18 September 2014
Queensland Country Life
TOURING an abattoir in western China last month, the managing director of cattle exporter Frontier International Agri Hamish Browning was surprised. The facility, which has the capacity to process 800 head of cattle per day, had not a beast in sight.
“I was told it hadn’t been used since 2010,” Mr Browning says, “they just haven’t been able to get cattle.”
The murmurings that China’s beef processing facilities are sitting at 30 per cent utilisation must surely give some indication of the bright future Australian beef exporters to China have.
The dollar value of Australian beef and veal exports to China has surged 3273pc in the past five years, while exports to Thailand and Vietnam and numerous Asian countries are up more than 100pc.
A big part of that surge has been Australia’s drought which has pushed a huge volume of cattle through the processors and onto boats destined for Asia.
Australia accounts for 53pc of China’s beef imports and ANZ’s director of agribusiness research Michael Whitehead has forecast that Australia’s beef exports to China could be worth $130 billion by 2030.
Australians doing business in these markets are clearly bullish and have been prepared to invest.
“You have to try to visualise the quantum and there are so many figures so what I do is start with the fundamentals,” Mr Browning says.
“China has 1.5 billion people and an income growth of 7 per cent.
“As lower income nations move in to the middle class they start to eat more protein and beef so if you have income growth of 7 per cent then you have an extremely strong case.”
Frontier International Agri, which is a partnership with listed rural services business Ruralco, has been hiring more staff whose skills specifically include the capacity to sell into China.
Talks with importers ‘bullish’
Discussions with direct Chinese importers have been “quite bullish” and there are other strong signs.
“Most importers are confident that a health protocol will be ratified soon for slaughter cattle – there have been ever increasing discussions at the commercial level,” Mr Browning says. “We are also witnessing investments being made in China including purpose built quarantine facilities and processing facilities.”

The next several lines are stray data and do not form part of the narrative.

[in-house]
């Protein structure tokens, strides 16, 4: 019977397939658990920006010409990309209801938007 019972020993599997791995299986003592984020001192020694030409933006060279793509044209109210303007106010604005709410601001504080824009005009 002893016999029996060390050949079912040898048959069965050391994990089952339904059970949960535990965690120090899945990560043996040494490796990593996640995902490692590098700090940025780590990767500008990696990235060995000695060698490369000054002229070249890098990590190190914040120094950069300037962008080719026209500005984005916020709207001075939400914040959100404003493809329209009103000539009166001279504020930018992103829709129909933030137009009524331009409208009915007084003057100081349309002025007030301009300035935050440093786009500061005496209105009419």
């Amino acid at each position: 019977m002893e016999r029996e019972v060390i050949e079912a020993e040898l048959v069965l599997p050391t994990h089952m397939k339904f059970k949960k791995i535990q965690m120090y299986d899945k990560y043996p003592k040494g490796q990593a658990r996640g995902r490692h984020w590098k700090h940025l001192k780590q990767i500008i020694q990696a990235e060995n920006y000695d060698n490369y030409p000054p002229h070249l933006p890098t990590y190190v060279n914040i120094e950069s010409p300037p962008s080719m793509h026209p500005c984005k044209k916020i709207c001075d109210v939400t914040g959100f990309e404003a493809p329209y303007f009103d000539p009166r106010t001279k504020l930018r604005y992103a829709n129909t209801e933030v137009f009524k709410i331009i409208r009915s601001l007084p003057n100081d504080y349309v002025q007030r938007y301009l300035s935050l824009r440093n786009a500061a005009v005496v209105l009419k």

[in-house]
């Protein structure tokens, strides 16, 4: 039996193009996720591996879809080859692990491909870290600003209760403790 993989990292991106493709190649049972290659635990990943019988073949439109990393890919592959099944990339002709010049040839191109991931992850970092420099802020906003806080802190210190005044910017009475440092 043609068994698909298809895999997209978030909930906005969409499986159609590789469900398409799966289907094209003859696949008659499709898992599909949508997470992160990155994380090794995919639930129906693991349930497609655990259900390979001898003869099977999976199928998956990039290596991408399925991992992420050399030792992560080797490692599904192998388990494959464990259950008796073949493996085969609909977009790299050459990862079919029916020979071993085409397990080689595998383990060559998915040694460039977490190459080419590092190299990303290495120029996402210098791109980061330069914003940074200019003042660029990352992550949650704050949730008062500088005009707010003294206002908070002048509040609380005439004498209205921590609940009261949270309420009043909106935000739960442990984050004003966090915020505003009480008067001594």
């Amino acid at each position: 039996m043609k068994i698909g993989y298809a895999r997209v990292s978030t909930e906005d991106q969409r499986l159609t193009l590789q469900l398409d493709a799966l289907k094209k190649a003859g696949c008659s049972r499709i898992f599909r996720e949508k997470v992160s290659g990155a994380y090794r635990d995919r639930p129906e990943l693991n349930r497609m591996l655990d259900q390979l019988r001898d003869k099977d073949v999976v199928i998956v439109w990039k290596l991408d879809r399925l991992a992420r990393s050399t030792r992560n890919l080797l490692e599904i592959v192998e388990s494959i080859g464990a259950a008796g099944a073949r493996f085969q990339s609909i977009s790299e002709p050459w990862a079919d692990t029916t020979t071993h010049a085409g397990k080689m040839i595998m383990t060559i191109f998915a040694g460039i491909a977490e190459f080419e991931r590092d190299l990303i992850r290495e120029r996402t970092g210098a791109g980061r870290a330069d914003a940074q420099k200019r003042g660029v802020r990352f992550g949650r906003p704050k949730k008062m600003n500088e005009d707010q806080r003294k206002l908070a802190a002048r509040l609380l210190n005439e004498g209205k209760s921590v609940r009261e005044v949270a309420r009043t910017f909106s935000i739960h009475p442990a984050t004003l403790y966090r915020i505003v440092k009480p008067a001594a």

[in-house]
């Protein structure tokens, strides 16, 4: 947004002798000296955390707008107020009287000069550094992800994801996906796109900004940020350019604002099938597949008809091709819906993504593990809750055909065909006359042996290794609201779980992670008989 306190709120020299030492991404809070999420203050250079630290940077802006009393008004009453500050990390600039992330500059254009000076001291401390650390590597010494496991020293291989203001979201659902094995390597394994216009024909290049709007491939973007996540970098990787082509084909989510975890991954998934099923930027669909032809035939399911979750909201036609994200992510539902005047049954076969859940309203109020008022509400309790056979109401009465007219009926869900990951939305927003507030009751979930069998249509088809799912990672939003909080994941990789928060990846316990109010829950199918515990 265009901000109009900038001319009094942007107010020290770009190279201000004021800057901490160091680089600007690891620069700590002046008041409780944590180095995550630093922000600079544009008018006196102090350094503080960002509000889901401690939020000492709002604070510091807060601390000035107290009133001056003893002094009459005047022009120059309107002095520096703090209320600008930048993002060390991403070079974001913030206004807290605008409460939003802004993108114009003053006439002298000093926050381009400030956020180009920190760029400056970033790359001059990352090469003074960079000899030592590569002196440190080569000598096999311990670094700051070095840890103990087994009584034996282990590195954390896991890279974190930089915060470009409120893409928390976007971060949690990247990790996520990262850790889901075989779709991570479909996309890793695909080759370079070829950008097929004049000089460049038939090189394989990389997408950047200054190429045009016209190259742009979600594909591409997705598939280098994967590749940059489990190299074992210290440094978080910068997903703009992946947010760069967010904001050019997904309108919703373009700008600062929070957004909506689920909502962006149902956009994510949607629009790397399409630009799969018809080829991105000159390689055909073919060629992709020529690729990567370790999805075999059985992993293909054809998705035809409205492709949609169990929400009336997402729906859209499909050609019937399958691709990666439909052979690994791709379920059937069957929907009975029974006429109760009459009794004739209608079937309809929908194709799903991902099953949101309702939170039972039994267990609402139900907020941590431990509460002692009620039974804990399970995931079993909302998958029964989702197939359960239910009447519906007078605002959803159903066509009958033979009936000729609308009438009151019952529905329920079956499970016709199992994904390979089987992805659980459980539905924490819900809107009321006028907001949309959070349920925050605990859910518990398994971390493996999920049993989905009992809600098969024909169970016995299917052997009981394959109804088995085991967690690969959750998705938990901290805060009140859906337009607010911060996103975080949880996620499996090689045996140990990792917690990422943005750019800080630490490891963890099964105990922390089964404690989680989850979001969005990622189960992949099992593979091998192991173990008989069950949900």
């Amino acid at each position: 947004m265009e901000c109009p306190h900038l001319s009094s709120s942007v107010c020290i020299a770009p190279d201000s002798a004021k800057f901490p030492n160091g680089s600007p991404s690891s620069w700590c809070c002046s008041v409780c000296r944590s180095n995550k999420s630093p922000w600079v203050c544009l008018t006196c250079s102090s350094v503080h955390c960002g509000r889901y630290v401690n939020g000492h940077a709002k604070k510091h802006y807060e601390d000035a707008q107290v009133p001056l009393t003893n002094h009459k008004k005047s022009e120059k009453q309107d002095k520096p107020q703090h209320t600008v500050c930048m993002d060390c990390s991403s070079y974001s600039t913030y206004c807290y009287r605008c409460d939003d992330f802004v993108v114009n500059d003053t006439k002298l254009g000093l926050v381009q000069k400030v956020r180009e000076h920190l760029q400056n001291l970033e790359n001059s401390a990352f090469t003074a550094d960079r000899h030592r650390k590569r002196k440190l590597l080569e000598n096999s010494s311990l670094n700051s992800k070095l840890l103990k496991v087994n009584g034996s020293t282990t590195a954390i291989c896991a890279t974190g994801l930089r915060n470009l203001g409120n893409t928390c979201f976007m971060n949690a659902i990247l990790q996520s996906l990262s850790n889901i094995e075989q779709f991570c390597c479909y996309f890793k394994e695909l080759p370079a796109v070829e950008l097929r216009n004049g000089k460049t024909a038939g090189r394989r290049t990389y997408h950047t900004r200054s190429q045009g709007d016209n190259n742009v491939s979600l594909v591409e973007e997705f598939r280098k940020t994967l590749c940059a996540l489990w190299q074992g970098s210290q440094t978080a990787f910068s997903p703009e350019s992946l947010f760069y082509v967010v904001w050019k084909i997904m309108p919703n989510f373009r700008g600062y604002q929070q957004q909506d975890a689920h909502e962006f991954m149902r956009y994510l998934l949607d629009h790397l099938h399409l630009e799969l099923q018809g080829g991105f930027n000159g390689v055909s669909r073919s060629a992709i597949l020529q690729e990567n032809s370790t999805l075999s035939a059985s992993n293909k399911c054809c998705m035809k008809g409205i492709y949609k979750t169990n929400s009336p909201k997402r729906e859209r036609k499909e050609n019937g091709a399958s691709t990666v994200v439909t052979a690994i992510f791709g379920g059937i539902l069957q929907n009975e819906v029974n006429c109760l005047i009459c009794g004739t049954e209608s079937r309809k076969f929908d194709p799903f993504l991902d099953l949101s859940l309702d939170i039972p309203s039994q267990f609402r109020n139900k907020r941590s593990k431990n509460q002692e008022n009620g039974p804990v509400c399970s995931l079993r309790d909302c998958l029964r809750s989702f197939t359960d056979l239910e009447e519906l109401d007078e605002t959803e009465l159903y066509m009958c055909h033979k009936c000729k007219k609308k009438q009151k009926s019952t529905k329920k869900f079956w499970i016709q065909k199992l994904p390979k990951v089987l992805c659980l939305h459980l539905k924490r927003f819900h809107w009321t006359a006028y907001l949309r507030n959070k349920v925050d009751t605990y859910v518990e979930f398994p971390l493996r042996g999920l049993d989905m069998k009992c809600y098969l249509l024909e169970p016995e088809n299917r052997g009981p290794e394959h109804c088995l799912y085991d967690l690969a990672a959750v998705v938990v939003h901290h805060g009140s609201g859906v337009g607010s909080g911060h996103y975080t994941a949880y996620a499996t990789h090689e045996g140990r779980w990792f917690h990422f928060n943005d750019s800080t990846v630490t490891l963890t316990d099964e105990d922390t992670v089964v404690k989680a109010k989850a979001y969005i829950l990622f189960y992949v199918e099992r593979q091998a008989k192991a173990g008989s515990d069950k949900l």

The focus on what China is doing is critical because of its influence over the region, especially in terms of pricing power. There are many different scenarios in the jigsaw of red meat exports. Thailand for example used to supply some cattle to Malaysia but is now supplying Vietnam and China. That leaves Malaysia with a shortfall and increases its demand for imports.
For JBS Swift, the answer to control over supply is simply based on price.
“Those who pay the price will get the product,” JBS Swift’s John Berry says. “Australia is in a good position because demand is now outstripping supply capacity.”
Australian Country Choice’s David Foote, who exports about $100 million in beef to countries other than China, has recently signed a memorandum of understanding with one of China’s largest food manufacturing companies Bright Foods.
“I think the traditional import countries are all feeling the pressure from the new demand coming from China,” Mr Foote says.
“They are all looking to forge new relationships with suppliers.”
While his company is not a big exporter he knows he is in a powerful position: “The future will all be about who will have the strongest economy to bid for our clean and safe meat”.
“But I don’t think you need to talk about the increased demand from China – you only have to look at the Japanese trading houses setting up there.”
While Australia might have all the attention, it will still need to maintain reputation and part of that is about security of supply.
Meat and Livestock Australia (MLA) notes that Australia’s herd reached 28.5 million in 2012 and that figure is not likely to be reached again for at least another five years.
MLA managing director Richard Norton says the Australian red meat industry needs to stop the infighting and get straight to work.
“We need to stop navel-gazing. We have to wake up to the idea that we are marketing food and its safety.”
Increased production a must
Mr Norton travelled to China with Agriculture Minister Barnaby Joyce in September to open a new office for MLA in Beijing. Both know the importance of the market and what Australia must do to hang on to its position there.
“I get shouted down by producers all the time when I say this but we are going to have to increase our productivity by up to 3 per cent per year if we are going to stay ahead of the competition,” Mr Norton says.
There are plenty of producers who agree with him. Consolidated Pastoral Company (CPC) backed by private equity group Terra Firma is one, and it has a small joint venture in China.
“We are looking at improving productivity and we are looking at more beef from the existing land,” CPC chief executive Troy Setter says.
“We are getting emails every second day from people looking to import into China. They know the cuts, the prices and the supply chain – they are people who actually know what they are doing and they have a very clear understanding.”
ANZ’s Whitehead says the Chinese beef industry provides about 81pc of domestic demand.
“Our research suggests that by 2030, China’s beef producers will only be able to account for 62 per cent of demand, meaning imports will need to rise almost 250 per cent.”
Courtesy of Queensland Country Life
18 September 2014